Does Herpes Pose Threat to Unborn Child?

Dear Dr. Tom:

My husband and I have recently been diagnosed with herpes. Prior to this occurance, we were anxious to start a family. Can he and I "reinfect" each other since we’ve both been exposed? What threat does this disease pose to an unborn child? What are the long term effects of the virus? Does it cause infertility? Any information provided would be greatly appreciated.

Dr. Tom’s Response:

Dear Curious:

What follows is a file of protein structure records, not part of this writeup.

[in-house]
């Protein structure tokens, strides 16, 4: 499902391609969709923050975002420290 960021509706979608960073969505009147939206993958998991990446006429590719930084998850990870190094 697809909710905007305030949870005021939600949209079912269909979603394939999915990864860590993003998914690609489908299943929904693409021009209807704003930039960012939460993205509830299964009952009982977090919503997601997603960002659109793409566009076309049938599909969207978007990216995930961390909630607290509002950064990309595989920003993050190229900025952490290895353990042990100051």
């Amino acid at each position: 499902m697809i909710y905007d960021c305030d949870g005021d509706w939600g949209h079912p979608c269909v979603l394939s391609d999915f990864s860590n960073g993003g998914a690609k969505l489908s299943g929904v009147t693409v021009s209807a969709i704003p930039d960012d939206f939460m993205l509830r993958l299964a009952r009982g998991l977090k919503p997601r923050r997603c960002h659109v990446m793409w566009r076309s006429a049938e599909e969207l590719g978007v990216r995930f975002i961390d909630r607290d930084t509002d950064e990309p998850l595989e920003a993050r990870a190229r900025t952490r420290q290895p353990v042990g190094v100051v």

Your short question poses some very important issues for would-be new parents. Hopefully, some of these answers will be of some value to you. The herpes virus can be spread to other parts of the body within and between persons who are already infected. Two risks are at issue for HSV infection during pregnancy: an increased risk of spontaneous abortion or premature birth plus transmission risk to the neonate during birth. However, uninfected children are regularly born to infected mothers. Congenital transmission is rare. Skin lesions, sometimes mis-diagnosed as impetigo or inflammation of a follicle, occur in about half of infected neonates. Invasion of the eye is also seen. About 3/4 of infected neonates show disease distributed throughout the body with general symptoms such as fever or sub-normal body temperature, vomiting, irritability, lethargy and poor feeding. The outlook for infected neonates is not good. In one study, about 60% of neonates died, and 18% survived with some residual nervous system or ocular disease. The remaining 22% survived with no harmful after effects. I am unable to answer specifically about influence on fertility. The best advice on childbearing for an infected mother should come from someone who deals with that professionally. Herpetic pregnancy and neonatal sequelae should be discussed with a pediatrician or a neo natologist and/or a family planning counselor. What seems to be important is that the mother keep her ob/gyn doctor informed of her status, re: outbreaks and recurrence cycles if known. Frequent virus cultures of the mother during her last few weeks of pregnancy to monitor the likelihood of possible viral presence at birth are inconvenient but quite helpful to guide delivery planning. I wish you well.


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